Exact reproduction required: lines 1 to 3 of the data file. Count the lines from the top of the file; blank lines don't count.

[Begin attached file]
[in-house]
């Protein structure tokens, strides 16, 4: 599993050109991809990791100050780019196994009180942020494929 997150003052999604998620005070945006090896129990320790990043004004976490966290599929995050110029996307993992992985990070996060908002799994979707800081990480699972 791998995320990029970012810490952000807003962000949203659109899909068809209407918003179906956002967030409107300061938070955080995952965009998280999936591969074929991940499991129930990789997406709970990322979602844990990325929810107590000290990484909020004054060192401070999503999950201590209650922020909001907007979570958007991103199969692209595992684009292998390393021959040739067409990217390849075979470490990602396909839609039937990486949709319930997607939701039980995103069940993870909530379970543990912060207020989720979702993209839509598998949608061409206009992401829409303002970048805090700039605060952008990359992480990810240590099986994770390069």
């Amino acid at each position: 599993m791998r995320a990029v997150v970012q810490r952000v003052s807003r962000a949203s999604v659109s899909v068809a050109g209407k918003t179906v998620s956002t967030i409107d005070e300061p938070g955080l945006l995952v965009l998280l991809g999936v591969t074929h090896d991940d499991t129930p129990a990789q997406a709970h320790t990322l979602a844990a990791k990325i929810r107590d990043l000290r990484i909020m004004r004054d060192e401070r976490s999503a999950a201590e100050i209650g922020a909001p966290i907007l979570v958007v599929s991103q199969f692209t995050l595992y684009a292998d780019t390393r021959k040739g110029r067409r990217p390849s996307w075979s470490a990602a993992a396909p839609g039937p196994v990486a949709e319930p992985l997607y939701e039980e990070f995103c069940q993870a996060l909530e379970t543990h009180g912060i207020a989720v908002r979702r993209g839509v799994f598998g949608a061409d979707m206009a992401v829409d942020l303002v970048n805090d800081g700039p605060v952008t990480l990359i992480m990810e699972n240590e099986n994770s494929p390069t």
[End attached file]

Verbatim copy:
[in-house]
């Protein structure tokens, strides 16, 4: 599993050109991809990791100050780019196994009180942020494929 997150003052999604998620005070945006090896129990320790990043004004976490966290599929995050110029996307993992992985990070996060908002799994979707800081990480699972 791998995320990029970012810490952000807003962000949203659109899909068809209407918003179906956002967030409107300061938070955080995952965009998280999936591969074929991940499991129930990789997406709970990322979602844990990325929810107590000290990484909020004054060192401070999503999950201590209650922020909001907007979570958007991103199969692209595992684009292998390393021959040739067409990217390849075979470490990602396909839609039937990486949709319930997607939701039980995103069940993870909530379970543990912060207020989720979702993209839509598998949608061409206009992401829409303002970048805090700039605060952008990359992480990810240590099986994770390069």
């Amino acid at each position: 599993m791998r995320a990029v997150v970012q810490r952000v003052s807003r962000a949203s999604v659109s899909v068809a050109g209407k918003t179906v998620s956002t967030i409107d005070e300061p938070g955080l945006l995952v965009l998280l991809g999936v591969t074929h090896d991940d499991t129930p129990a990789q997406a709970h320790t990322l979602a844990a990791k990325i929810r107590d990043l000290r990484i909020m004004r004054d060192e401070r976490s999503a999950a201590e100050i209650g922020a909001p966290i907007l979570v958007v599929s991103q199969f692209t995050l595992y684009a292998d780019t390393r021959k040739g110029r067409r990217p390849s996307w075979s470490a990602a993992a396909p839609g039937p196994v990486a949709e319930p992985l997607y939701e039980e990070f995103c069940q993870a996060l909530e379970t543990h009180g912060i207020a989720v908002r979702r993209g839509v799994f598998g949608a061409d979707m206009a992401v829409d942020l303002v970048n805090d800081g700039p605060v952008t990480l990359i992480m990810e699972n240590e099986n994770s494929p390069t």